Is it farther or further?
1630s, "to feel sick, to become affected with nausea," from nauseat- past participle stem of Latin nauseare "to feel seasick, to vomit," also "to cause disgust," from nausea (see nausea). Related: Nauseated; nauseating; nauseatingly. In its early life it also had transitive senses of "to reject (food, etc.) with a feeling of nausea" (1640s) and "to create a loathing in, to cause nausea" (1650s). Careful writers use nauseated for "sick at the stomach" and reserve nauseous (q.v.) for "sickening to contemplate."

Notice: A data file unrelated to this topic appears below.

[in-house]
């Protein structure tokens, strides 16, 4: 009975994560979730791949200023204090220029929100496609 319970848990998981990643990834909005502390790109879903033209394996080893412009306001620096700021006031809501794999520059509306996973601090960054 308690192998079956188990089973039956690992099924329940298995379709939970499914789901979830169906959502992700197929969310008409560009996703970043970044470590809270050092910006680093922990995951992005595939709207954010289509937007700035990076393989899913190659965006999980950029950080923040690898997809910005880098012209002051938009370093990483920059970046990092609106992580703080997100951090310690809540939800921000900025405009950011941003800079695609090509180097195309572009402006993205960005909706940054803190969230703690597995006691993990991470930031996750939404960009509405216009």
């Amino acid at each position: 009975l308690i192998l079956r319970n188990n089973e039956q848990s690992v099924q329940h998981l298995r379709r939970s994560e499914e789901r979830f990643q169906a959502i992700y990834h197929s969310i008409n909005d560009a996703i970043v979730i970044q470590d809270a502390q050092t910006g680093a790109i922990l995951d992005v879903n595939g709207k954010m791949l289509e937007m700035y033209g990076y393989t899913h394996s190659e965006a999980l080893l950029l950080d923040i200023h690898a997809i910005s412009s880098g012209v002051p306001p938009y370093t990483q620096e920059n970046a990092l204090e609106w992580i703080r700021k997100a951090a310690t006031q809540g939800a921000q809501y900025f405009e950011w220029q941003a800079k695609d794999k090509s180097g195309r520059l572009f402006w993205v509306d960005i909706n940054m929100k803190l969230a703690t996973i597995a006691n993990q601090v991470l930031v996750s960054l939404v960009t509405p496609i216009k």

nauseate nau·se·ate (nô'zē-āt', -zhē-, -sē-, -shē-)
v. nau·se·at·ed, nau·se·at·ing, nau·se·ates
To feel or cause to feel nausea.